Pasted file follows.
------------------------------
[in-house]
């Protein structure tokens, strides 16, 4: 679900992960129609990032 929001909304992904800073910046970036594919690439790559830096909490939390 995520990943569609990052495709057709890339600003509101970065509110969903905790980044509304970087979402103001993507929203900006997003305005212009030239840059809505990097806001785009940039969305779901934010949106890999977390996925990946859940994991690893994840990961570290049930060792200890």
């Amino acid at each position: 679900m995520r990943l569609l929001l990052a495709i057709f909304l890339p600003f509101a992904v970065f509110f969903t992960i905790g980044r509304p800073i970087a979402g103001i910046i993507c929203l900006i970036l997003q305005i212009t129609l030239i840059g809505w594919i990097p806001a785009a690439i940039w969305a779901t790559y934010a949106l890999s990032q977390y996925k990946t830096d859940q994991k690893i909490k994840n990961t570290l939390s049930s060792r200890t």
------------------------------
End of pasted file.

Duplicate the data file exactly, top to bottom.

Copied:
[in-house]
């Protein structure tokens, strides 16, 4: 679900992960129609990032 929001909304992904800073910046970036594919690439790559830096909490939390 995520990943569609990052495709057709890339600003509101970065509110969903905790980044509304970087979402103001993507929203900006997003305005212009030239840059809505990097806001785009940039969305779901934010949106890999977390996925990946859940994991690893994840990961570290049930060792200890």
């Amino acid at each position: 679900m995520r990943l569609l929001l990052a495709i057709f909304l890339p600003f509101a992904v970065f509110f969903t992960i905790g980044r509304p800073i970087a979402g103001i910046i993507c929203l900006i970036l997003q305005i212009t129609l030239i840059g809505w594919i990097p806001a785009a690439i940039w969305a779901t790559y934010a949106l890999s990032q977390y996925k990946t830096d859940q994991k690893i909490k994840n990961t570290l939390s049930s060792r200890t």